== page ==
Speaking on the Australian Securities and Investment Commission’s podcast, Steven Maijoor said that there is too much innovation in the investment products sector and not enough that focuses on benefiting retail clients.
Maijoor, who is the chairman of the European Securities and Markets Authority, made the claims in response to the claim that product intervention measures stifle innovation in the financial services industry.
“What we have seen in the financial markets is that there’s too much innovation, which is supply driven, which is producer driven, where there is [an idea] about a new business line to generate revenues,” said Maijoor.
“Of course I understand that suppliers in this market need to have the possibility to make profits.”
Why Flexibility Matters - What IS Prime, IS Risk Analytics Can Offer YouGo to article >>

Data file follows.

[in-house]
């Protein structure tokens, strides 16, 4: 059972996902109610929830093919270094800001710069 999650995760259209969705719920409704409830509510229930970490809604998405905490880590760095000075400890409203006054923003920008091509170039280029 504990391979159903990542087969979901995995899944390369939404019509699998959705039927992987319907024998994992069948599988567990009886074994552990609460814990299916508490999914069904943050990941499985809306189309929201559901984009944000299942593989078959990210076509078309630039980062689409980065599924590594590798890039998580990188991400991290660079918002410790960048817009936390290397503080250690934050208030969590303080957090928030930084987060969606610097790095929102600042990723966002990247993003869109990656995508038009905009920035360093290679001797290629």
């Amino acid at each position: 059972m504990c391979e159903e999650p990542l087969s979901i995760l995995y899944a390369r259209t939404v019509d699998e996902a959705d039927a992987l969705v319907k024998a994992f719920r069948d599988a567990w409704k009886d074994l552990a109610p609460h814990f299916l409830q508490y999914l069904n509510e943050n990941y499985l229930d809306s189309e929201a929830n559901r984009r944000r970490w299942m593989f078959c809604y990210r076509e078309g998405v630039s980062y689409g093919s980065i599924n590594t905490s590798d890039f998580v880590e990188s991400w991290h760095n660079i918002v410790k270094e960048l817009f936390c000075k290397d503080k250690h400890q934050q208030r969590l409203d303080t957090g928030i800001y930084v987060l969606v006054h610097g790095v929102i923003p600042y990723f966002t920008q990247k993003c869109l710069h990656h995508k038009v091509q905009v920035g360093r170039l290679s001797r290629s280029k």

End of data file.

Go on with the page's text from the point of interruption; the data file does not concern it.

The ESMA chairman made his comments in the context of a wider conversation on product intervention powers. Those powers, which have been available to ESMA since January of last year, have only been used to govern retail trading products.
“What we’re not seeing sufficiently, in terms of innovation in financial markets, is innovation that is really driven by what does the client need? What does the consumer need to improve their investments, to improve their investment behaviour and to get a better deal?” said the ESMA chairman.
“And it is very difficult to see how the product intervention powers in any way would block that type of innovation. No regulator would block an innovation where it’s obviously beneficial to the end client.”
Asked if he would provide any advice to ASIC, which is also considering a ban on CFDs and binary options, Maijoor implied that there is no point in providing products to retail clients that they don’t need and which result in large-scale losses.
“There is no benefit to the financial sector of having a product where there are reputational issues,” he said. “If at the end of the day there’s a large share of the client base which is losing money, that is also backfiring on the industry.”